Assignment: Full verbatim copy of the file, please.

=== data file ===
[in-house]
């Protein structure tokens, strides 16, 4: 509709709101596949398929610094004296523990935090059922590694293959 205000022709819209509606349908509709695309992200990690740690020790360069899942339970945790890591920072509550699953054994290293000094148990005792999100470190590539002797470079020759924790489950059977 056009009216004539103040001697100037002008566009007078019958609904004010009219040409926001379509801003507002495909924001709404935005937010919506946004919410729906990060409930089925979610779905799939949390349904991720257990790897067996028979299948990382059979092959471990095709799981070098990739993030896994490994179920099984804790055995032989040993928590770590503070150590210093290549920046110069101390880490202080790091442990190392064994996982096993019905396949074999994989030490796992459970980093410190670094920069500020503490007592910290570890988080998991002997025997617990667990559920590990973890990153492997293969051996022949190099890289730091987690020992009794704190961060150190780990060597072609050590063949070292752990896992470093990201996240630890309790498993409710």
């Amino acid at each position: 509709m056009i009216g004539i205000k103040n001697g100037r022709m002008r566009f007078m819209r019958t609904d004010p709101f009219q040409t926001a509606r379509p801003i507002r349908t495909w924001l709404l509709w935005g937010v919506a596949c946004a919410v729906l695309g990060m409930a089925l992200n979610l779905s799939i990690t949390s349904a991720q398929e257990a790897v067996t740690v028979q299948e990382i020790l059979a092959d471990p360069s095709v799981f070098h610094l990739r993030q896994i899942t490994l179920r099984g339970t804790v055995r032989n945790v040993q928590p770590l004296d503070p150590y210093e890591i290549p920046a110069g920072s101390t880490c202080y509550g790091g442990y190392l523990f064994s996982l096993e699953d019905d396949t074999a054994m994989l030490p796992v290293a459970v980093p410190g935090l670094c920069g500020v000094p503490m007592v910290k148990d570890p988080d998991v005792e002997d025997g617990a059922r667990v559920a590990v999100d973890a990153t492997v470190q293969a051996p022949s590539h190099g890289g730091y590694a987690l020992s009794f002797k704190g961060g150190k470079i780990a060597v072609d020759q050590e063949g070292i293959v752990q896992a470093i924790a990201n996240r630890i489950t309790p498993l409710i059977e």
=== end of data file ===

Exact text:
[in-house]
């Protein structure tokens, strides 16, 4: 509709709101596949398929610094004296523990935090059922590694293959 205000022709819209509606349908509709695309992200990690740690020790360069899942339970945790890591920072509550699953054994290293000094148990005792999100470190590539002797470079020759924790489950059977 056009009216004539103040001697100037002008566009007078019958609904004010009219040409926001379509801003507002495909924001709404935005937010919506946004919410729906990060409930089925979610779905799939949390349904991720257990790897067996028979299948990382059979092959471990095709799981070098990739993030896994490994179920099984804790055995032989040993928590770590503070150590210093290549920046110069101390880490202080790091442990190392064994996982096993019905396949074999994989030490796992459970980093410190670094920069500020503490007592910290570890988080998991002997025997617990667990559920590990973890990153492997293969051996022949190099890289730091987690020992009794704190961060150190780990060597072609050590063949070292752990896992470093990201996240630890309790498993409710």
């Amino acid at each position: 509709m056009i009216g004539i205000k103040n001697g100037r022709m002008r566009f007078m819209r019958t609904d004010p709101f009219q040409t926001a509606r379509p801003i507002r349908t495909w924001l709404l509709w935005g937010v919506a596949c946004a919410v729906l695309g990060m409930a089925l992200n979610l779905s799939i990690t949390s349904a991720q398929e257990a790897v067996t740690v028979q299948e990382i020790l059979a092959d471990p360069s095709v799981f070098h610094l990739r993030q896994i899942t490994l179920r099984g339970t804790v055995r032989n945790v040993q928590p770590l004296d503070p150590y210093e890591i290549p920046a110069g920072s101390t880490c202080y509550g790091g442990y190392l523990f064994s996982l096993e699953d019905d396949t074999a054994m994989l030490p796992v290293a459970v980093p410190g935090l670094c920069g500020v000094p503490m007592v910290k148990d570890p988080d998991v005792e002997d025997g617990a059922r667990v559920a590990v999100d973890a990153t492997v470190q293969a051996p022949s590539h190099g890289g730091y590694a987690l020992s009794f002797k704190g961060g150190k470079i780990a060597v072609d020759q050590e063949g070292i293959v752990q896992a470093i924790a990201n996240r630890i489950t309790p498993l409710i059977e």